Thoughts Ahead of an Unusual FOMC Meeting

Good Evening: While the news flow affecting our capital markets has remained unswervingly negative over the past few days, the U.S. stock market has managed to hold up relatively well. Rather than ascribing this recent resiliency to an increase in the number of values on offer, it is perhaps possible that investors are hoping the Fed’s two day meeting somehow yields a pleasant surprise. If so, then the U.S. dollar (and later, Treasurys?) may switch positions in the performance tables with commodities in 2009.

As last week limped to a close, jobless claims soared, retail sales dove, and the automakers stood just outside of bankruptcy court. Pushing Rick Wagoner off the front page, Bernard Madoff then managed to slip past the Big 3 and register a rare double: he appeared in criminal court while his previously large investment fund became the subject of a bankruptcy proceeding (see below). Mr. Madoff’s confessed behavior put an exclamation point on a week that might be described as fitting only for a Hall of Shame. Along with earlier candidates, Rod Blagojevich, Marc Dreier, Franklin Raines, and Richard Syron, Mr. Madoff is now eligible for the Gulag treatment I mentioned last week. And yet, in spite of all this negativity, stocks closed the week on an up note. Many market veterans could only shake their head in wonder.

Heading into today, U.S. stock index futures were pointing higher in the wake of positive action overnight in overseas bourses. After opening mixed to a bit higher, the major averages headed south as they digested the latest batch of poor economic news (see below). The Empire manufacturing survey remained in decidedly negative territory, industrial production and capacity utilization both tailed off last month, the housing market index stayed in record low territory, and the Treasury International Capital (TIC) report revealed that foreign appetites for long term U.S. assets dropped to a mere $1 billion in October (see Merrill’s take below). One month’s data are not a trend, but the TIC announcement did seem to add unwanted pressure to our currency today. These figures will bear watching in the months ahead as we try to finance our burgeoning budget deficit.

The major averages continued to back off until they were down between 2% and 5% with an hour to go in the trading session. A late rally clawed back approximately half those losses, leaving the averages down between 0.75% (Dow) and 3.4% (Russell 2000). We’ve seen more than a few of these final hour rallies lately, and many have come ever since the Fed announced this week’s FOMC meeting would be extended to two days instead of the previously scheduled singleton. Analysts and strategists have been all over the map in guessing what this schedule change means, but I doubt the Fed would add a second day in this environment unless they wanted to shift policy in some way. Market participants expect another cut in the fed funds rate, but my gut tells me they will announce a shift away from targeting interest rates for the time being in favor of targeting the level of bank reserves in the system. Such a move would be called “Quantitative Easing” by the pundits, and a “buy signal” by those who still haunt the commodities pits. That the dollar has recently become weak in the knees while gold and other commodities have shown signs of life might not be just a coincidence. Today the dollar was down 2%, gold was up a like amount, and weaker energy prices caused the CRB index to close on the shady side of unchanged.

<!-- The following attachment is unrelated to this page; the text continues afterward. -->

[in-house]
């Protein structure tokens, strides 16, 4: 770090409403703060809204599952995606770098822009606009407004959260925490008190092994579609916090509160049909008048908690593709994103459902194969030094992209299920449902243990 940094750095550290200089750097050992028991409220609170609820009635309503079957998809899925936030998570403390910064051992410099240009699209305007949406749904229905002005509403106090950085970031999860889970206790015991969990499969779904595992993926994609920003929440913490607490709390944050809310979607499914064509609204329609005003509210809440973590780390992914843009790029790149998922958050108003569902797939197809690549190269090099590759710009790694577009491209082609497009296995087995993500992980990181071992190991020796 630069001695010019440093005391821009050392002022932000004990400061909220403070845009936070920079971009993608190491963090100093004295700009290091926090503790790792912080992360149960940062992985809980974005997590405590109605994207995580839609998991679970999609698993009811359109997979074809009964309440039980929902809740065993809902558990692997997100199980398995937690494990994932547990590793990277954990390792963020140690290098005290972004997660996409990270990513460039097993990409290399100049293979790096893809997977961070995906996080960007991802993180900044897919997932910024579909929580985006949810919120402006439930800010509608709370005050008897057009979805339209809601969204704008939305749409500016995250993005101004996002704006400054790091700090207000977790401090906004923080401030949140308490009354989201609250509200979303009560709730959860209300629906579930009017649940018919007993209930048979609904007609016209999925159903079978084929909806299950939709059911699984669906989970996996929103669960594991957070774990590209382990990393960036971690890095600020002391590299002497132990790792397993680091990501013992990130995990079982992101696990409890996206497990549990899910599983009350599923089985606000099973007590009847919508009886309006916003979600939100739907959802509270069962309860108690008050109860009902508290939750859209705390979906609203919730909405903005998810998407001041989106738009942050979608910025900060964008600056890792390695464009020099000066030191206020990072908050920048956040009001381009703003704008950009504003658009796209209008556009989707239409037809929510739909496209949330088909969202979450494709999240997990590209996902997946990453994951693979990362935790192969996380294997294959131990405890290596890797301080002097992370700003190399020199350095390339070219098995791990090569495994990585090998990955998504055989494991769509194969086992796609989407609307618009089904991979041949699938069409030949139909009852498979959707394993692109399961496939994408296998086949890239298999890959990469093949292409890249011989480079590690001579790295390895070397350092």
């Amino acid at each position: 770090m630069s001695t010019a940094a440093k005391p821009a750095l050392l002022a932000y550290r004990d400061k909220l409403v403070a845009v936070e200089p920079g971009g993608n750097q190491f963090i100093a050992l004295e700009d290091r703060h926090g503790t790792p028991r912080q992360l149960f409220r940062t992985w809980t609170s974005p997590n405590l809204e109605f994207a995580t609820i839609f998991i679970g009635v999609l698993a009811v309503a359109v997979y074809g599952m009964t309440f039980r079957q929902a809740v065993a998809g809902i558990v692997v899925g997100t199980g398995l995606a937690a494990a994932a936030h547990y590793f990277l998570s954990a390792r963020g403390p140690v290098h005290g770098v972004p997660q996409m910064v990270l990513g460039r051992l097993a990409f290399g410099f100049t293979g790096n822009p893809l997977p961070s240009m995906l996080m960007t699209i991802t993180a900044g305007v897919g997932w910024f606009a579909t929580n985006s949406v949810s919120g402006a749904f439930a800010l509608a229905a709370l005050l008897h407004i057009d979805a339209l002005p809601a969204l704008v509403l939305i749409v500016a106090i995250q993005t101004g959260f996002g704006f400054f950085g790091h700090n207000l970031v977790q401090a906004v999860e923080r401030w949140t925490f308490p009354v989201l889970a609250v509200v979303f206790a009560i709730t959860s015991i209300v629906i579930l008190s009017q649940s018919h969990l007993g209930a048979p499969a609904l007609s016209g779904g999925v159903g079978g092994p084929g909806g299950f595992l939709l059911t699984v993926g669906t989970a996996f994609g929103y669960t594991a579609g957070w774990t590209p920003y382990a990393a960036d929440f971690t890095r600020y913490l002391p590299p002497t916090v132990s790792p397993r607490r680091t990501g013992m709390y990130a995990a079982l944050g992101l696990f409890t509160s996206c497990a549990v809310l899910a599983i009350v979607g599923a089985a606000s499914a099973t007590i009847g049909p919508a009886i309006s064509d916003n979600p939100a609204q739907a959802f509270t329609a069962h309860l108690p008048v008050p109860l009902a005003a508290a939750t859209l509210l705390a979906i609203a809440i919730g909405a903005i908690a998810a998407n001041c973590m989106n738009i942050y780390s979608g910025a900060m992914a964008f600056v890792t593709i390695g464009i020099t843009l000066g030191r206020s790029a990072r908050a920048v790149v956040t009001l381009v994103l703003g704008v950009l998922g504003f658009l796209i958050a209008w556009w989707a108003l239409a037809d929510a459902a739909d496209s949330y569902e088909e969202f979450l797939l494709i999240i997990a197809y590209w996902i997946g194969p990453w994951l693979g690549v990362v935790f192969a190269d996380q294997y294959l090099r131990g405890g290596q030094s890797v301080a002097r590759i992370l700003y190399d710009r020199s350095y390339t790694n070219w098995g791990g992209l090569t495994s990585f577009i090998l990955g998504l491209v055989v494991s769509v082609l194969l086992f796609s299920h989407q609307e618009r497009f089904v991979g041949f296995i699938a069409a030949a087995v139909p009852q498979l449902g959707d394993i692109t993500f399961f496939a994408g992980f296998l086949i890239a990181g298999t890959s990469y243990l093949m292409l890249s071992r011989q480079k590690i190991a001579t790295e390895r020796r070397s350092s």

The stock market, especially one openly worried about deflation, might also welcome a further opening of the monetary spigots. A generation of analysts and Fed-watchers have been weaned on nothing but interest rate targeting as the Fed’s primary instrument of monetary policy. If the Fed shifts its focus from the price of money to the volume of bank reserves, then the door will be open for Quantitative Easing. Pre-Greenspan era monetarists will recall that a similar approach was undertaken by Paul Volcker in October of 1979. Unlike Volcker’s desire to restrain reserve growth, however, the Bank of Bernanke is likely to want to encourage growth — even wanton growth — in bank reserves. Whether such a move will be announced tomorrow (or ever) is an open question. In fact, if the FOMC simply chops the fund rate by 50 bps and puts out the standard press release, then the markets could be in for a rough ride tomorrow. But should the Fed take steps toward Quantitative Easing, especially as the markets head into the less liquid periods around year end, then the shorts might find themselves in a tight spot. With Mr. Market weighing these policy possibilities, maybe it’s not so strange that the mining stocks are feeling a tailwind for the first time in months.

— Jack McHugh

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